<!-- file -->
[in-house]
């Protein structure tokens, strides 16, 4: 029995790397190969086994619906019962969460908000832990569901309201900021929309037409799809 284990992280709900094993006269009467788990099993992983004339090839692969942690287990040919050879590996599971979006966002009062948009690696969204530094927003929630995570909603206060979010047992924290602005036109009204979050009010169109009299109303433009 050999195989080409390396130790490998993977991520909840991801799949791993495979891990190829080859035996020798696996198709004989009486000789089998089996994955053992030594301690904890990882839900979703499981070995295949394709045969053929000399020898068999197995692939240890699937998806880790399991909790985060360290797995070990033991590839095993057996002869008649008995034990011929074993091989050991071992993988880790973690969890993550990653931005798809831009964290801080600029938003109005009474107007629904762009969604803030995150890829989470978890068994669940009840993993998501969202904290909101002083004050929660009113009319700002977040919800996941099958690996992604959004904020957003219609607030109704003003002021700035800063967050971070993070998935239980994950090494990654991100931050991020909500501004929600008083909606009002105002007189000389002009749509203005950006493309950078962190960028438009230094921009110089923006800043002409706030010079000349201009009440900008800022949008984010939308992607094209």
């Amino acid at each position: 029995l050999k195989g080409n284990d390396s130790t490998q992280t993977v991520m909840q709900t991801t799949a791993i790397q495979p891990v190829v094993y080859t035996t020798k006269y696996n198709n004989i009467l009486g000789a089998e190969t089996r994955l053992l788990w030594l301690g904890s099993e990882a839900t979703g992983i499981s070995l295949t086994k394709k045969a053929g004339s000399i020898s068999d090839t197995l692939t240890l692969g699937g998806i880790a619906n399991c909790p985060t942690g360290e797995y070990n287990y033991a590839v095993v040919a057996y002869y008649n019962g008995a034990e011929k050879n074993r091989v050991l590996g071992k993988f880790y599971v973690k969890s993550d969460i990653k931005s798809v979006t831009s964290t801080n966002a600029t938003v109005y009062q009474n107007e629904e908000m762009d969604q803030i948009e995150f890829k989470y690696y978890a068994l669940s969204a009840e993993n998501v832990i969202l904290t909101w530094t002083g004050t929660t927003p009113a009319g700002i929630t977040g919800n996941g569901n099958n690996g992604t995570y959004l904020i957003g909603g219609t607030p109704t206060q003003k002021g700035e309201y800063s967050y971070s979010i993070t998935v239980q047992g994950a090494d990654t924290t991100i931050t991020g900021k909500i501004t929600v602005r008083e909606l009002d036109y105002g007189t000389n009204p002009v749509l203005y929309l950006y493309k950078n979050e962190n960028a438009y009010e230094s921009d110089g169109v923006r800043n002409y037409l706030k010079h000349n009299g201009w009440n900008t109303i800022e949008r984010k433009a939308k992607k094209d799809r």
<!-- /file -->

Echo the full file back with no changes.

[in-house]
């Protein structure tokens, strides 16, 4: 029995790397190969086994619906019962969460908000832990569901309201900021929309037409799809 284990992280709900094993006269009467788990099993992983004339090839692969942690287990040919050879590996599971979006966002009062948009690696969204530094927003929630995570909603206060979010047992924290602005036109009204979050009010169109009299109303433009 050999195989080409390396130790490998993977991520909840991801799949791993495979891990190829080859035996020798696996198709004989009486000789089998089996994955053992030594301690904890990882839900979703499981070995295949394709045969053929000399020898068999197995692939240890699937998806880790399991909790985060360290797995070990033991590839095993057996002869008649008995034990011929074993091989050991071992993988880790973690969890993550990653931005798809831009964290801080600029938003109005009474107007629904762009969604803030995150890829989470978890068994669940009840993993998501969202904290909101002083004050929660009113009319700002977040919800996941099958690996992604959004904020957003219609607030109704003003002021700035800063967050971070993070998935239980994950090494990654991100931050991020909500501004929600008083909606009002105002007189000389002009749509203005950006493309950078962190960028438009230094921009110089923006800043002409706030010079000349201009009440900008800022949008984010939308992607094209």
């Amino acid at each position: 029995l050999k195989g080409n284990d390396s130790t490998q992280t993977v991520m909840q709900t991801t799949a791993i790397q495979p891990v190829v094993y080859t035996t020798k006269y696996n198709n004989i009467l009486g000789a089998e190969t089996r994955l053992l788990w030594l301690g904890s099993e990882a839900t979703g992983i499981s070995l295949t086994k394709k045969a053929g004339s000399i020898s068999d090839t197995l692939t240890l692969g699937g998806i880790a619906n399991c909790p985060t942690g360290e797995y070990n287990y033991a590839v095993v040919a057996y002869y008649n019962g008995a034990e011929k050879n074993r091989v050991l590996g071992k993988f880790y599971v973690k969890s993550d969460i990653k931005s798809v979006t831009s964290t801080n966002a600029t938003v109005y009062q009474n107007e629904e908000m762009d969604q803030i948009e995150f890829k989470y690696y978890a068994l669940s969204a009840e993993n998501v832990i969202l904290t909101w530094t002083g004050t929660t927003p009113a009319g700002i929630t977040g919800n996941g569901n099958n690996g992604t995570y959004l904020i957003g909603g219609t607030p109704t206060q003003k002021g700035e309201y800063s967050y971070s979010i993070t998935v239980q047992g994950a090494d990654t924290t991100i931050t991020g900021k909500i501004t929600v602005r008083e909606l009002d036109y105002g007189t000389n009204p002009v749509l203005y929309l950006y493309k950078n979050e962190n960028a438009y009010e230094s921009d110089g169109v923006r800043n002409y037409l706030k010079h000349n009299g201009w009440n900008t109303i800022e949008r984010k433009a939308k992607k094209d799809r």